comes out that catches the pub- The border dispute is one imperialist" power trying to
lic's interest and they all want aspect of a bitter quarrel be- spread its domination through
to own it." tween the giant Communist j out the world and of restoring
BOOK STORE personnel also neighbors, which also involves capitalism at home, ,betraying
inicate that TV publicity or old grudges and new quarreling Communist principles.
movie adaptation tend to boost--
a book's sales. Surprisingly,
though, the most steady and
reliable sellers are cookbooks.rI
People agree that Ann Arbor_ I

il
L

Mon., Wed.,
Th., Sun. 1 1-2
Fri., Sat. 1 1-$

665-2266

Pickups
Delivery

TRAVEL-SEMINAR TO
WASHINGTON, D.C.
MARCH 6-13, 1976
* For Foreign students and scholars and limited number
of American students
Meetings with government and civic leaders
" Visits to historical monuments and sites, government
buildings
* Cost: $100 (round trip bus transportation; two meals
a day, accommodations,- entrancelfees )
CONTACT: ECUMENICAL CAMPUS CENTER
662-5529
REGISTRATION AND DEPOSIT DUE BY FEB. 25

i
f
i

Bob Seger returns
home in triumph

(Continued from Page 5) performance. During the encore, stands out as a unique example
Halfway through his set Seger he climed atop the PA system with is reading habits. While
picked up his guitar for the first and proved himself both an! most towns of this size are
time during the evening and entertainer and excellent musi- lucky to have just one book
slowly strummed "Jodi- Girl." cian. store, Ann Arbor has well over
Then he launched 'into an en- What Seger seems to need to 25.
thrallingly raucous non-stop put himself over the top is a'.FisaeayiA A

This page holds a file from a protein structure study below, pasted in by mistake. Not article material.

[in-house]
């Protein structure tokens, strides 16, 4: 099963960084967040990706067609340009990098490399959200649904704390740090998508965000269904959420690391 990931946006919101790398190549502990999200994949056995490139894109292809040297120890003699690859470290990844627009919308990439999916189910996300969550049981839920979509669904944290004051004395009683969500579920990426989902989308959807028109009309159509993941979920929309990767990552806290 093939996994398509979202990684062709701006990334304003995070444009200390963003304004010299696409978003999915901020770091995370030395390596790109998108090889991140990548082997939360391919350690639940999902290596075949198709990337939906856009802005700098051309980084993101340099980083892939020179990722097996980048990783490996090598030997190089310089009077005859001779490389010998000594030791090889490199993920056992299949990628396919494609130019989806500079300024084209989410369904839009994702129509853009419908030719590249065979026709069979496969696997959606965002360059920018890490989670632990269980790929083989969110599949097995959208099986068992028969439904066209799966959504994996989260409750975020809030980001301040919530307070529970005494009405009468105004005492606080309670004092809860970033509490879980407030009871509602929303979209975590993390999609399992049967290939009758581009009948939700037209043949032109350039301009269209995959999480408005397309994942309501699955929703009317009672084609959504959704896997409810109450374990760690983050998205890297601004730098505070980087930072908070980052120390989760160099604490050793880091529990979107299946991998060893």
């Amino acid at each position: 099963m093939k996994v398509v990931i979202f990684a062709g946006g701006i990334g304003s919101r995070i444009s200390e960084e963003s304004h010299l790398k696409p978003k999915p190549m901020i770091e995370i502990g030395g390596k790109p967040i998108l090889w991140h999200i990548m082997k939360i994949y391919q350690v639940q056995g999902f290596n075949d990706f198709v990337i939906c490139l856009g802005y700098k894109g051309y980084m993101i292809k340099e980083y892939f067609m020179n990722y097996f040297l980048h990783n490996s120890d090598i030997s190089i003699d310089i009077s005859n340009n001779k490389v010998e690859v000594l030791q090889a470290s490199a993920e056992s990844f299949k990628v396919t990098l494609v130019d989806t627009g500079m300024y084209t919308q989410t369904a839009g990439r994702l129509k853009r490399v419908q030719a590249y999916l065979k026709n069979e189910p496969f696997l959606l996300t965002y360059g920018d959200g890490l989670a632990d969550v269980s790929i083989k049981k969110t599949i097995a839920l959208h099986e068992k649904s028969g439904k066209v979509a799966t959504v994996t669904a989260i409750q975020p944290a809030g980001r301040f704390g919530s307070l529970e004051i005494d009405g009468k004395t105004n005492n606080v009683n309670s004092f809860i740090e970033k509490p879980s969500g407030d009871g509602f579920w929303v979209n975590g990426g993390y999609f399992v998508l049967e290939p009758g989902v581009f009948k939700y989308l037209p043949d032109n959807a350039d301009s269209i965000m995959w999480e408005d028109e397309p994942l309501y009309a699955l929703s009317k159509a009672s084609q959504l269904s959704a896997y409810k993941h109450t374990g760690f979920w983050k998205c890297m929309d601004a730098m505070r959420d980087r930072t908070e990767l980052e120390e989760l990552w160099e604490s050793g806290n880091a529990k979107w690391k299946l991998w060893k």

rock and roll set. guitarist. Drew Abbot on lead is a reading town." Gable
guitar, while a competent mu- adds "Ann Arbor is one of THE
SEGER AND The Silver Bul- sician, did nothing more than book towns in the country." O Hara
let Band ripped out "All You round out the sound. As one
Love," "Ranblin' Man (not of Iyoung spectator put it, "He
T h e Allman Bros. fame), looks like he's, not enjoying it-
"Heavy Music". and "Katman- He doesn't do much." /THE UNIVERSITY
Seg" 'bered"I'me n when Fortunately Seger's perform-
Seger hollered, I'm gonna die ance did not suffer and he' ACTIVITIES CENTER (U A C)
of a heart attack in my own quickly warmed up to the en-:
time!" thusiastic crowd who recognized
The Silver Bullet Band,, which many of the tunes. "It's a great is seeking qualified people to fill
Seger has been playing with for thrill to be back in Ann Arbor," p
three years, =provides a tight Seger greefully said. It. was a Senior Office positions for 1976-1977
backup but sorely lacks memor- privilege to see such a great!
able talent. I performer, who has played " rsdn
Tom Cartmel on sax and flute second fiddle for too long, comePresident
was alone in his outstanding home a success. .Cid
C oordinatingVice-President
NOON LUNCHEON _ Public Relations Vice-President
Homemade Soup and Sandwiches 50c * Chief Financial Officer
The Rev. Ms. Ann Coleman
Co-Director of Guild House Please stop by UAC
"Women and Spirituality" 2nd floor, Michigan Union
FRIDAY, FEBRUARY 13 for an application
atGUL OUSE Deadlinefor Application is Feb. 20th

4 a-
F

CLEAR UP YUUR IU I URE IN I HE 2-YEAR AFROTC PROGRAM.
What's up after college? That question is enough toy
get a lottof young people down.
Air Force ROTC college graduates have that worry,
too. But their immediate future (and longer if they choose)
is much more secure. As a commissioned officer, there's a
good job....Travel.Graduate level education. Promotions.
Financial security. And really, lots more.
If you have two academic years remaining, there's a
great 2-year AFROTC program still available to you. Look
into the details. We think you'll be pleasantly surprised.
And pleasantly rewarded.

AFROTC, NORTH HALL, Phone 764-2403
Put it all together in Air Force ROTC.
--

I,1a4 vow